It's hard to know what's going on with Carroll Electric Cooperative, but they are really hunkering down these days. It has been sued by a couple of members representing a class of members concerned about the Co-op's use of herbicides and pesticides on or near rural farmland, and about the lack of transparency in Co-op governance. Carroll Electric has responded to the lawsuit by changing its bylaws in several material ways, and proposing that board members be tested for drug use prior to meetings.
I haven't heard that CEC board members use illegal drugs, but this is the 21st Century and anything is possible I guess. Maybe we should congratulate CEC for its proactive stance on drug use and assuring that board members are not impaired in anyway. It would certainly be embarrassing if, say, my old friend Joe Don Fuzzwick became a board member and then proved to be a methamphetamine addict and not the decent Christian Family Man we've all been led to believe him to be. I say test them puppies, and often.
What I have heard are complaints that the Co-op's board is comprised of trustworthy family retainers who can be relied on to do what management tells them. In other words, Hear No Evil, See No Evil, and Evil show up at meetings, collect some dough, and nod up and down when the Puppet Master pulls a string. CEC's bylaw changes include adding a "nominating official" to review applications for board membership. Whether this change bodes well for my pal Joe Don Fuzzwick's chances, or simply reinforces the alleged family retainer culture, remains to be seen. At least we may find out--at last!--if Joe Don can pass a drug test.
Frankly--and minus the drug test--CEC's method of choosing board members is about how most corporate boards are constructed and operate. It is hardly shocking that pals want to hang out with like-minded pals. And that may be the crux of the problem: Carroll Electric Cooperative is operationally and philosophically now an energy corporation and not really the little hometown co-op we sort of imagine it to be. It is, we know, hard to fly like a corporate eagle when you're surrounded by cooperative turkeys.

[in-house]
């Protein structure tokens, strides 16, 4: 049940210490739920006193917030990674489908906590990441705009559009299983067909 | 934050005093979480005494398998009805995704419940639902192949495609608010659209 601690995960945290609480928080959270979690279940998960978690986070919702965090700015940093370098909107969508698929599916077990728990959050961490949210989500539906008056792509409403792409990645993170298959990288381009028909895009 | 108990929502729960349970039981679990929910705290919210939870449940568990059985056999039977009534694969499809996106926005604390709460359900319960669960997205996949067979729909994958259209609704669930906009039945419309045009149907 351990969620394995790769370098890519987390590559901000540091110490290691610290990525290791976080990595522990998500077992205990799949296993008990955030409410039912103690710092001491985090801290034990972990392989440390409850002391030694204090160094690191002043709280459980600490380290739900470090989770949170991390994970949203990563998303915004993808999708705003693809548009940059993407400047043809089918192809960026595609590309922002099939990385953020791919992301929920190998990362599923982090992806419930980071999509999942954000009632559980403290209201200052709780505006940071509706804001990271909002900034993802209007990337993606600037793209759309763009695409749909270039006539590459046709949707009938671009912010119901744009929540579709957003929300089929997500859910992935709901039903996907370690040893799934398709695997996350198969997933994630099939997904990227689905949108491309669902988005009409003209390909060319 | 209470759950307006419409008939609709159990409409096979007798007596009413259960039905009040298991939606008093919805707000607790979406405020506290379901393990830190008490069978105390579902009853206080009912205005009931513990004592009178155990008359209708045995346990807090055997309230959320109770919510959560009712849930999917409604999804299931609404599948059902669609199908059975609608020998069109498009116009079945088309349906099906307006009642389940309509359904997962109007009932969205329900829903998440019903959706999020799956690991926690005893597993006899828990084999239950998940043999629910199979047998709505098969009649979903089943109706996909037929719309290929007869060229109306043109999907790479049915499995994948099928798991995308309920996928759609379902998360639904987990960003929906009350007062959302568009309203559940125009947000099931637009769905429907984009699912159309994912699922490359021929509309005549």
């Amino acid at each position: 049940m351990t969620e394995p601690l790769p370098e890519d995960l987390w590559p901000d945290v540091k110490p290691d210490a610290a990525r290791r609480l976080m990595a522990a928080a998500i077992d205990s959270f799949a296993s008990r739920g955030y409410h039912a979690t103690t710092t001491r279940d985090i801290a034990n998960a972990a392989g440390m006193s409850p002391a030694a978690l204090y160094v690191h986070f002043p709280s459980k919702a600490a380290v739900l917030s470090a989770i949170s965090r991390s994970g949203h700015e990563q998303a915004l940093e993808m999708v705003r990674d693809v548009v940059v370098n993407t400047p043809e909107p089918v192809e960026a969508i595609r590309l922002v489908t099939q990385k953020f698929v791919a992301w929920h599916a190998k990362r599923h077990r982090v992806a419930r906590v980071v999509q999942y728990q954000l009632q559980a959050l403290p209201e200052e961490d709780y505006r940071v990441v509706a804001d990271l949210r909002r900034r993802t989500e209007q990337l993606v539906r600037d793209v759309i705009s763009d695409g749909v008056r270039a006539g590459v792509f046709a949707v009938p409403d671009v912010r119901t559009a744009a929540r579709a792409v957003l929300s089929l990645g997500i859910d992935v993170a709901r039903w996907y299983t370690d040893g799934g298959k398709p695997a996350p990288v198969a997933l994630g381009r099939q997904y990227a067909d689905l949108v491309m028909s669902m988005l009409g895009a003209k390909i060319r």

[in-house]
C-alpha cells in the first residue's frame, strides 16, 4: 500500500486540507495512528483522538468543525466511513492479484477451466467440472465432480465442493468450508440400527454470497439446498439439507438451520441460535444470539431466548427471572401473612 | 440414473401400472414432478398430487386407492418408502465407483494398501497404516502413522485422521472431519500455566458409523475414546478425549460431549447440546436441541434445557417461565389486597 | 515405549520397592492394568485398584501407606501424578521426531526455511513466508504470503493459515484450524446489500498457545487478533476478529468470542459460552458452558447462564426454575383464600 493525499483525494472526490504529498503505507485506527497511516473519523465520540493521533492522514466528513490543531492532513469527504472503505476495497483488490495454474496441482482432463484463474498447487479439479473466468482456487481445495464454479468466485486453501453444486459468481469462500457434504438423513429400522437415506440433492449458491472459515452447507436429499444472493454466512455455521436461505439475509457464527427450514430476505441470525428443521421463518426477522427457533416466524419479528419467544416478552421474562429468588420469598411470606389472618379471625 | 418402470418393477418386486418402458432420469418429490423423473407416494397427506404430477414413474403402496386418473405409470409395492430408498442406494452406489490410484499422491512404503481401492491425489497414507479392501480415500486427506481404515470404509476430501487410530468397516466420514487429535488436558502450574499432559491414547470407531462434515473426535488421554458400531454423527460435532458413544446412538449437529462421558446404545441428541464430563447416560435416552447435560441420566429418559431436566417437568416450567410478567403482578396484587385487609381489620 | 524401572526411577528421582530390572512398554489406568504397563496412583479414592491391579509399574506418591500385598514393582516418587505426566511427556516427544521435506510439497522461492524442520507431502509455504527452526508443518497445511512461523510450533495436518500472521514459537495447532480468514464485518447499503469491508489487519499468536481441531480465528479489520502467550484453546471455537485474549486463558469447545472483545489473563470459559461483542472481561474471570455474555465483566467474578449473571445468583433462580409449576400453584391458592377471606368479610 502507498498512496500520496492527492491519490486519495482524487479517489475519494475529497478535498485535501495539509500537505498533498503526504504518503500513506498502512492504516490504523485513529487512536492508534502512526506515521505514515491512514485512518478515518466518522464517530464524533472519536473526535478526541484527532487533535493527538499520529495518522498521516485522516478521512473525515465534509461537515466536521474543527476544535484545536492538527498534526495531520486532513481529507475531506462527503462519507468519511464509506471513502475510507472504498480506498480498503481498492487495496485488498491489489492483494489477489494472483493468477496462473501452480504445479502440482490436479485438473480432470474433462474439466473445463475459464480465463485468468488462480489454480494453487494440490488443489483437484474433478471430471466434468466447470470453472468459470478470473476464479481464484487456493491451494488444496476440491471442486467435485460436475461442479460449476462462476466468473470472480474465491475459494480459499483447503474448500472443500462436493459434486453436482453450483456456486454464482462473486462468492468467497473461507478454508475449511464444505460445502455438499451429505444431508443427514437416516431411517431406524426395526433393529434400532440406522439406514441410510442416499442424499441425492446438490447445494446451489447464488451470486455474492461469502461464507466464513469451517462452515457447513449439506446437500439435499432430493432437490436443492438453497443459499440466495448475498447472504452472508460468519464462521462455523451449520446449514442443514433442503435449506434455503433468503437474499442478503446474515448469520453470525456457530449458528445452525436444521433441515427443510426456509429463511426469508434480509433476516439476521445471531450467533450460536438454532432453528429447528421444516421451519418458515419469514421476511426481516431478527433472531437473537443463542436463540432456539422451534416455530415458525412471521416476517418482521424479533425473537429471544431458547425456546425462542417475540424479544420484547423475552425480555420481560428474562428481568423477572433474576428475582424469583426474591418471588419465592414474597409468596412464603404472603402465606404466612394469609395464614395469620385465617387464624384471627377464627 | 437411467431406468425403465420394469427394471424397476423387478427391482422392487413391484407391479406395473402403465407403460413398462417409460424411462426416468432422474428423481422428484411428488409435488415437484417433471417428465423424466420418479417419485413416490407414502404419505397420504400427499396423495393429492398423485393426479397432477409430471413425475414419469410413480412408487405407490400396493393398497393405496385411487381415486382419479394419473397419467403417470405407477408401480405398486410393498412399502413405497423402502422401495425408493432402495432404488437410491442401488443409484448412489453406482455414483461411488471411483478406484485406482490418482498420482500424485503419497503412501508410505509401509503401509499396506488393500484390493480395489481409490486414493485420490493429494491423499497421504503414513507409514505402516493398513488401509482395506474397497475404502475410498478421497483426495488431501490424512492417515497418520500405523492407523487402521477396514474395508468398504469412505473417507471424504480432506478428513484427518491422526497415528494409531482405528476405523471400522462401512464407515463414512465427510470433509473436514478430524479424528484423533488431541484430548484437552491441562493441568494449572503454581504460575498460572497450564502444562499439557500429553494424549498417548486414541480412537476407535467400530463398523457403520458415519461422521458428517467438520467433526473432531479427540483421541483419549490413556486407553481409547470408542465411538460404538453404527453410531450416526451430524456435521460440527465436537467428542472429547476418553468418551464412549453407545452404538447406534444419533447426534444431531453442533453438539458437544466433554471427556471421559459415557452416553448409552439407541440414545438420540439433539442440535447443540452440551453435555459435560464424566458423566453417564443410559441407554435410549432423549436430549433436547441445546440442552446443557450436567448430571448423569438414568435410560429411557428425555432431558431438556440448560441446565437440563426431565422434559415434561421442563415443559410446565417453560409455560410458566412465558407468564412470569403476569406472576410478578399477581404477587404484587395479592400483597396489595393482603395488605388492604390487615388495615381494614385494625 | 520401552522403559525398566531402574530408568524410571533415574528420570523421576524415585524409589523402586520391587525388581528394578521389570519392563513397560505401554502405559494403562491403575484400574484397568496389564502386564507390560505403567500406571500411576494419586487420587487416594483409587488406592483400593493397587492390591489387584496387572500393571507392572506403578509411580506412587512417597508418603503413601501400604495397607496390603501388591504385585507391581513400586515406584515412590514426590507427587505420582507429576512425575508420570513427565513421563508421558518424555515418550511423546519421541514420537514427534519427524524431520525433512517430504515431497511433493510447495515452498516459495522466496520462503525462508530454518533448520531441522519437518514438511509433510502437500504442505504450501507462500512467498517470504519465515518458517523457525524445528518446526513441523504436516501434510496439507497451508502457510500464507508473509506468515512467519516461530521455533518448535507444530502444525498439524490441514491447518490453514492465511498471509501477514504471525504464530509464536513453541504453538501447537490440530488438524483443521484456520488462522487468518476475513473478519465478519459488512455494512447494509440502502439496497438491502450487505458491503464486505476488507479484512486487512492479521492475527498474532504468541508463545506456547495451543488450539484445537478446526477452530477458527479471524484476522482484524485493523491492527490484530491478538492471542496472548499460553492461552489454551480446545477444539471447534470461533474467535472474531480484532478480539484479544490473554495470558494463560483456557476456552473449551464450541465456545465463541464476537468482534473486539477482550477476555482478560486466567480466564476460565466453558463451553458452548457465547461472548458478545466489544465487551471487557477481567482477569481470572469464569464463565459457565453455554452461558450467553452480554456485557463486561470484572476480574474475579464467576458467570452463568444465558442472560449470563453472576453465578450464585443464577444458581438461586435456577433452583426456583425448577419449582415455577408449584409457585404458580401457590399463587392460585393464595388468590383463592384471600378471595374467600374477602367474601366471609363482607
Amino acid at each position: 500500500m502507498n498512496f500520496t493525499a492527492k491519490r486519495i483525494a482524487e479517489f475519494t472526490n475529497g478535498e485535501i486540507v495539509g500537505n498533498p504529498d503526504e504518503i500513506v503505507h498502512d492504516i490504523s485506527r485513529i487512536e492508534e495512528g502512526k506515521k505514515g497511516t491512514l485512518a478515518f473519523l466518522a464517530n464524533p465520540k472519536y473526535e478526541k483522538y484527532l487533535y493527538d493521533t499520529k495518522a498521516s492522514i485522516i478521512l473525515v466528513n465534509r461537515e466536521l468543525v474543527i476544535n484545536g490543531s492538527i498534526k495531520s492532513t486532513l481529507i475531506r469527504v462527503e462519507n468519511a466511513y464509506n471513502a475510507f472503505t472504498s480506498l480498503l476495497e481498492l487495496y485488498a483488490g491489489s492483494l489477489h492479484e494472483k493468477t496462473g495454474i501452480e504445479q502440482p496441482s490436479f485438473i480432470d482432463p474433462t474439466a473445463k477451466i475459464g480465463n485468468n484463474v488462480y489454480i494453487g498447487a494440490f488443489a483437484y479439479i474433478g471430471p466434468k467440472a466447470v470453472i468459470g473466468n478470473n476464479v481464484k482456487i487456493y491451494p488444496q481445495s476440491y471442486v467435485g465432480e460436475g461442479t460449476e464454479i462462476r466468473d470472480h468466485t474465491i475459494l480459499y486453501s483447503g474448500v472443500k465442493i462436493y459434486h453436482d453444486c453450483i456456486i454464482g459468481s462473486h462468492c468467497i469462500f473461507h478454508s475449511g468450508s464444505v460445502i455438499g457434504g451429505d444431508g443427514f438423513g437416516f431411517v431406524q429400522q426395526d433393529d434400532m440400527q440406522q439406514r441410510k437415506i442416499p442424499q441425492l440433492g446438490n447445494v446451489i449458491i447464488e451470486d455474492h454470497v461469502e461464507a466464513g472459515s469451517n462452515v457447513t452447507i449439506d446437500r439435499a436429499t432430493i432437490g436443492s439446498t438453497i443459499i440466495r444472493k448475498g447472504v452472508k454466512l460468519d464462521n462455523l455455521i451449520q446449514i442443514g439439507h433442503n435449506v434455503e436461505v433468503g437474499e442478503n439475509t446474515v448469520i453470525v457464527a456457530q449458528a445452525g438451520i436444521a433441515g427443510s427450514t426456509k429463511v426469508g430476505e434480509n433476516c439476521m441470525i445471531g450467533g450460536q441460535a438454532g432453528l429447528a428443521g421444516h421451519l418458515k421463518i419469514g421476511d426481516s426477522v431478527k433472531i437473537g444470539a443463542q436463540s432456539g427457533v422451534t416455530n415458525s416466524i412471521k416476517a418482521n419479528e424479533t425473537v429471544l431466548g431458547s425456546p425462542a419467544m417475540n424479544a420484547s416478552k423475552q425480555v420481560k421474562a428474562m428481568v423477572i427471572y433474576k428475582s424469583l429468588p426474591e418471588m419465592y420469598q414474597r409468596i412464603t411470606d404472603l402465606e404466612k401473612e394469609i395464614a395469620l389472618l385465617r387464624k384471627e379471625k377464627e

Cooperatives differ from corporations in that they are businesses formed by a group of people for the benefit of individuals within the group. Another definition of a co-op is a business owned and operated by the people who run it and work in it. In all cases, co-ops are supposed to share cooperative values such as self-help, self-responsibility, democracy and equality, and equity and solidarity. Co-ops also have, as expected by their special tax status, the following cooperative operating principles:
*Voluntary and Open Membership
*Democratic Member Control
*Member Economic Participation
*Autonomy and Independence
*Education, Training and Information
*Cooperation among Cooperatives
*Concern for Community
Cooperatives are, according to my Boy's Book of Knowledge, dedicated to the values of openness, social responsibility and caring for others. They are distinguished from other forms of incorporation in that profit-making or economic stability are balanced by the interests of the community. My BBK missed the parts about drug testing members, or designating nominating officials, but it is not, admittedly, a comprehensive resource.